Modernize and diversify the economy

While much of Tinubu’s campaign rhetoric focused on restoring Nigeria’s oil production, he could embrace the Energy Transition Plan, which calls for carbon-neutrality by 2060 and promises to lift 100 million Nigerians out of poverty. As countries transition to green energy, the IMF predicts that Nigeria’s oil revenues could decline by 25 percent in the next seven years, and by 50 percent by 2050. Meanwhile, the World Bank estimates that by 2024, an additional 7.7 million Nigerians will be forced into poverty, bringing the country’s overall poverty rate over 60 percent. Tinubu can counter these trends by using oil revenues to develop Nigeria’s renewable energy sector, especially wind farms in the country’s north, as well as its emerging technology sector. This would not only avail opportunities for investors in green energy and tech-enabled industries throughout West Africa but also create new jobs for the local population.

Address chronic insecurity

Threats of violence and unrest are a near-constant concern in Nigeria, and they are particularly acute along the country’s northeast border, where Boko Haram has been active for more than a decade. These threats pose significant risks to investors with operations in the country’s north. Katsina State, for example, is home to a 10MW wind farm that cannot operate at full capacity due to security and financing issues. Tinubu must ramp up efforts to combat these threats, while also working to mitigate sectarian violence and separatist agitations in the country’s south. He can begin by transforming the military and police forces, which have only exacerbated these conditions. In its campaign against Boko Haram, for instance, the Nigerian military has reportedly engaged in a mass forced-abortion programme in the region, drawing intense international scrutiny. And according to reporting by Transparency International, Nigerian police forces are notorious for taking bribes and engaging in extrajudicial killings. Accountability and political will are necessary for restoring public trust in these institutions.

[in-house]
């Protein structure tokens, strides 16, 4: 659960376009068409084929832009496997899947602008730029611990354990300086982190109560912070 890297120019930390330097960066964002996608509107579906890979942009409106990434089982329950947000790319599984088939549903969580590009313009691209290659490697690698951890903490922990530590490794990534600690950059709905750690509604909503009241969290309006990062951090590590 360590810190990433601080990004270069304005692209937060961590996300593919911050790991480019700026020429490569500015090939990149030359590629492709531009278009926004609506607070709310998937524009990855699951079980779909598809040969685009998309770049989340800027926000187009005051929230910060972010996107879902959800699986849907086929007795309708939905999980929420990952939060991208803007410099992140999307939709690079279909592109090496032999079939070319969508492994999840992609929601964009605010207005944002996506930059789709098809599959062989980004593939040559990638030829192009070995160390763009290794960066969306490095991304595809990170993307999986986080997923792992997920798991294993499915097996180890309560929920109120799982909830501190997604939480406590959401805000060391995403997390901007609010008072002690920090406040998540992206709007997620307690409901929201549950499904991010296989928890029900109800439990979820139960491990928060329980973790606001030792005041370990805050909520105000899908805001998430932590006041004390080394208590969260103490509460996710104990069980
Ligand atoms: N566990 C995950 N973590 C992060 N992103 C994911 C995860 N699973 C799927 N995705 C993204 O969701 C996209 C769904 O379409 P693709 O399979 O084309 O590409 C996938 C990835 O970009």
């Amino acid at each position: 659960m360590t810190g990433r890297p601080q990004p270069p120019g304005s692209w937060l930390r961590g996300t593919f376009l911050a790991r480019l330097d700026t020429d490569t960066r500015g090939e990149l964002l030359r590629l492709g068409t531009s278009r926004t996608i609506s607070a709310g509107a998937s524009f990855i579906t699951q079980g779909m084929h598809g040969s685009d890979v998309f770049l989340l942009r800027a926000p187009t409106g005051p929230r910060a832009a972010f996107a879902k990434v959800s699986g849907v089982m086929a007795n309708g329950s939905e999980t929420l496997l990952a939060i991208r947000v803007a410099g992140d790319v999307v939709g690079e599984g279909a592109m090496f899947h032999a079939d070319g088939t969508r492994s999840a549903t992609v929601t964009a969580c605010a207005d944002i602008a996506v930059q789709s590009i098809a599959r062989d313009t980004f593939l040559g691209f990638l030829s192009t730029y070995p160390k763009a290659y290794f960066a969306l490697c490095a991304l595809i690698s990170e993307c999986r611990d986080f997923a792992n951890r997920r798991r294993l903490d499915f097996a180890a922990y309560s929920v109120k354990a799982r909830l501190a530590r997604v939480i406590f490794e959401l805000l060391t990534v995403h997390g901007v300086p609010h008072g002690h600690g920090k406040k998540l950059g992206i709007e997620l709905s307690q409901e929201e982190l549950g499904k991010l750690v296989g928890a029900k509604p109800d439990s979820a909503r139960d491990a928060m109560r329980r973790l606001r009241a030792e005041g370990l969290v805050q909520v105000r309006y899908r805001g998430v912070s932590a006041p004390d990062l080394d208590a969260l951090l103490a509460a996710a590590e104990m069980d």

Deal with corruption across the board